Skip to main content

Minjoon Seo recognized with 2019 Facebook Fellowship

Minjoon Seo

Allen School Ph.D. student Minjoon Seo has earned a 2019 Facebook Fellowship for his research in artificial intelligence and natural language processing. Seo develops systems for end-to-end question answering, reasoning-based question answering, and scalable deep-learning architectures in collaboration with Hanna Hajishirzi and Ali Farhadi, professors at the Allen School and researchers at the Allen Institute for Artificial Intelligence (AI2).

“Minjoon is a rising star in NLP and has made substantial contributions to the field of question answering, one of the most important areas in AI and natural language processing,” said Hajishirzi. “He tends to work on high-impact projects and has already earned more than 600 citations for his research.”

One of those high-impact projects is BiDAF — short for Bi-Directional Attention Flow for Machine Comprehension — which Seo worked on as a research intern at AI2 and is now widely used in academia and industry. With BiDAF, Seo and his collaborators have built a large-scale, end-to-end, deep neural question answering system that is capable of answering questions about both textual paragraphs and diagrams. The system is modular, enabling researchers and practitioners to extend it to multiple modalities and knowledge bases. Seo’s work has proven so popular, BiDAF ranked first on the leaderboard for three important new reading-comprehension datasets shortly after its release and is actively being used in many question answering systems in academia and industry.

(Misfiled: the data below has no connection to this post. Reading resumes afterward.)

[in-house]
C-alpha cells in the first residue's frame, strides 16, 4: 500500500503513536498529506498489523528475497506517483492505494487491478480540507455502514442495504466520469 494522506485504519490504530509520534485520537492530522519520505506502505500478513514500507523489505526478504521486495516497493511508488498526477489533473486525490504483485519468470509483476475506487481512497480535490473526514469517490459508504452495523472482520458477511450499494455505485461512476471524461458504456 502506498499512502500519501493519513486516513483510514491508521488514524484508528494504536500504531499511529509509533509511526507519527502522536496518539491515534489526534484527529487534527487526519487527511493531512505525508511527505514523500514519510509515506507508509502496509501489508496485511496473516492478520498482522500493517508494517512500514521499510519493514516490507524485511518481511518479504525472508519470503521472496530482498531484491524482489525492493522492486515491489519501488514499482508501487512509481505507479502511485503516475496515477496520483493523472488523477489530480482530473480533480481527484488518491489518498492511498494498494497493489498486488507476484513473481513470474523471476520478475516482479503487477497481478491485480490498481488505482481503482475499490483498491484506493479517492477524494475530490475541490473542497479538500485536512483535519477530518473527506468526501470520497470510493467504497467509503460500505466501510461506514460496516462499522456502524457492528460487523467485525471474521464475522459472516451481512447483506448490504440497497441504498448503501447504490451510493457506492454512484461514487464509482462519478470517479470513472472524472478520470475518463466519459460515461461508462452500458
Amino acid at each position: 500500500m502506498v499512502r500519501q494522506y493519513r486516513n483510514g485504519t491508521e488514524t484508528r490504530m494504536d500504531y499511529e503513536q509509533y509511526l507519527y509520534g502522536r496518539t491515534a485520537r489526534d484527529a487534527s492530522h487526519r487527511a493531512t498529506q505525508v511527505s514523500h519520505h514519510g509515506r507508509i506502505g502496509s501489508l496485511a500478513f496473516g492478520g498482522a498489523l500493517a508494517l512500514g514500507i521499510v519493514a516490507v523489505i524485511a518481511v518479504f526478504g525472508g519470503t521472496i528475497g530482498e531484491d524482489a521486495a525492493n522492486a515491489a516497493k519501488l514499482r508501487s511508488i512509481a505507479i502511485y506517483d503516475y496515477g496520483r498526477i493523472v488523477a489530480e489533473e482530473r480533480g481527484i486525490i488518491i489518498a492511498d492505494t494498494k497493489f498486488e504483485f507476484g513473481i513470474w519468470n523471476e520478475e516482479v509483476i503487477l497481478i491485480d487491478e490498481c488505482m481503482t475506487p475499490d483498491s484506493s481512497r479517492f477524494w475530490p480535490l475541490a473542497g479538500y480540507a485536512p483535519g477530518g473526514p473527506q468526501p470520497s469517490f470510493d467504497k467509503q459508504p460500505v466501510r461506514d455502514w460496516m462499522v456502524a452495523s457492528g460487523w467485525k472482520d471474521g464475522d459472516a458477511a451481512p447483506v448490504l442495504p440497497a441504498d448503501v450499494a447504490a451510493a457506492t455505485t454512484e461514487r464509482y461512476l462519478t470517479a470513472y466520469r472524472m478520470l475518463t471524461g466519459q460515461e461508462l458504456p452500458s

Seo was lead author on the groundbreaking GeoS question answering system, the first end-to-end system for solving high school-level plane geometry problems developed by AI2 and Allen School researchers. GeoS demonstrated the ability to jointly understand textual and visual cues to answer SAT geometry questions as well as the average 11th-grade test-taker.

When GeoS was publicly announced, Farhadi noted in a press release that the biggest challenge for the team was to convert the SAT question into language a computer could understand. “One needs to go beyond standard pattern-matching approaches for problems like solving geometry questions that require in-depth understanding of text, diagram and reasoning,” he explained. Among Seo’s contributions to that effort was a new system for using visual cues in diagrams to improve understanding of the accompanying text. His work incorporated novel computer vision techniques for parsing diagrams and natural language processing algorithms for accurately parsing text, as well as a new algebraic solver that can solve the question based on a combination of textual and visual cues.

More recently, Seo has turned his attention to the design of algorithms for open-domain, scalable question-answering systems. For example, developed a tool called Skim-RNN that improves the scalability of recurrent neural networks using a technique inspired by the human approach to speed reading. Seo also worked on a new approach to question-answering during an internship with Google AI that requires a standalone representation of the question and the context. His method — known as Phrase-Indexed Question Answering, or PIQA — has the potential to significantly improve the scalability of question answering in addition to enabling more efficient retrieval.

Seo is among just 21 researchers recognized in Facebook’s 2019 Fellowship competition. The prestigious Facebook Fellowship Program recognizes and supports promising doctoral students at universities around the world who are engaged in innovative research spanning 15 areas of Computer Science and Computer Engineering. Past Allen School recipients include James Bornholt and Eunsol Choi (2018), Aditya Vashistha (2016), and Lydia Chilton and Nicola Dell (2013).

Learn more about the 2019 Facebook Fellows here.

Congratulations, Minjoon!

March 11, 2019